Of all the books published on the First World War, this volume is perhaps unique in that it tells the story of the war not from the perspective of history, but as it unfolded daily, through the letters, diaries and personal accounts of those who lived through the war – most of which have never been published before.
From the Prime Minister, Henry Asquith, and his cabinet, to the soldier fighting at the front and parish priest ministering to his parishioners back home, this book discloses the story of the War through the unique perspective of personal accounts. Chronicling the build up to the War, we see the Prime Minister agonizing over the decision to take Britain into the conflict, the concerns of his ministers as they debated the burning issues of the day in sessions of cabinet, as well as the Prime Minister's thoughts about the emerging conflict expressed to his closest friends and confidants in private communications.
A special feature of this book is numerous entries by Lewis Harcourt taken from his unauthorized diary, which broke the rule forbidding private records of cabinet discussions. Harcourt's diary takes us into the heart of cabinet meetings, where war aims and strategy were debated. In it, we see the conflict between Winston Churchill and other cabinet members, as well as character sketches of some of the leading players.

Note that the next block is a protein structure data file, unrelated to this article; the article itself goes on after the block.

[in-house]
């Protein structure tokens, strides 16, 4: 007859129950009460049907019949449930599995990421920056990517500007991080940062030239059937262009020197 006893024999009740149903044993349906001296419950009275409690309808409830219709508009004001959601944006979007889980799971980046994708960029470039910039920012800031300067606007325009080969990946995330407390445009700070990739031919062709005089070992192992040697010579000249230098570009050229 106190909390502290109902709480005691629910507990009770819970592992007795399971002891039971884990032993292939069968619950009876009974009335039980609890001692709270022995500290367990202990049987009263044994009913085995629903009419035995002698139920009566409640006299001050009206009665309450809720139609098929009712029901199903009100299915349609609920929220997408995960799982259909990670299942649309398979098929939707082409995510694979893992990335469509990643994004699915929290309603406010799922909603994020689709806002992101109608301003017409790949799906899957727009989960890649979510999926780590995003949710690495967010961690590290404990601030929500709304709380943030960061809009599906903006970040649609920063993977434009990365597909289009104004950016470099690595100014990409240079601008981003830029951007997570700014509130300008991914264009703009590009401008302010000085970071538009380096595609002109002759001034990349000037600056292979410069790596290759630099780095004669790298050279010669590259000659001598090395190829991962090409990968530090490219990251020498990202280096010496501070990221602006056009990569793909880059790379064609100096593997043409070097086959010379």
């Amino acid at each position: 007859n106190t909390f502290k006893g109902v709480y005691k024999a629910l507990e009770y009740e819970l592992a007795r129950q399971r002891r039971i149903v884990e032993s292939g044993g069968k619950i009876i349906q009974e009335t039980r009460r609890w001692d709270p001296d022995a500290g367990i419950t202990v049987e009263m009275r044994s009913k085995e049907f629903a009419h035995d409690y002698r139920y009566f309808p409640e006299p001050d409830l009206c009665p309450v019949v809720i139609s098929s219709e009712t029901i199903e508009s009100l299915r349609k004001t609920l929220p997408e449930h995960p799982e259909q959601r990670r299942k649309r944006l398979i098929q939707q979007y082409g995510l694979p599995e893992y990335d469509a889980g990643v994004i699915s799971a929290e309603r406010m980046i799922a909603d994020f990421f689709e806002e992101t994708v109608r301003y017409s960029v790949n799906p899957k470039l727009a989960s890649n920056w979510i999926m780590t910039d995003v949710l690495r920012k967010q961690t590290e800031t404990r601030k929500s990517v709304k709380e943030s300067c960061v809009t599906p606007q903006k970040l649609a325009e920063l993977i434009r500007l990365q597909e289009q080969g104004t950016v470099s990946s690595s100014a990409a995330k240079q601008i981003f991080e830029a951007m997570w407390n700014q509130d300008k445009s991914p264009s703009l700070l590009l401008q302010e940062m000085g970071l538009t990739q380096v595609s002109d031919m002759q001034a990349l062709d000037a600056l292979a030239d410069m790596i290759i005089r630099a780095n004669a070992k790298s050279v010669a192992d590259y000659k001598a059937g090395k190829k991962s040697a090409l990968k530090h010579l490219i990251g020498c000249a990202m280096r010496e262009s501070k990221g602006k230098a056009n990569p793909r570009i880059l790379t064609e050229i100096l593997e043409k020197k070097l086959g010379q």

Drawing on the unparalleled archives of the Bodleian Library, Oxford, the book also includes letters and diary entries from soldiers at the front. We see the young Harold MacMillan as an officer serving in the trenches and writing home to his parents about his experiences. The letters of the junior officer T E Lawrence provide an insight not only into his wartime experiences but also into his ideas and beliefs about the war.
War poetry and memoirs, often brilliant and moving, have become the main source for our understanding of the war. The accounts in this book – from politicians, civilians and soldiers – provide alternative perspectives, and convey what it was really like to experience the first two years of war.
An accompanying exhibition curated by the author, Mike Webb, The Great War: Personal Stories from Downing Street to the Trenches at the Bodleian Library runs from 18 June to 2 November 2014. Free admission.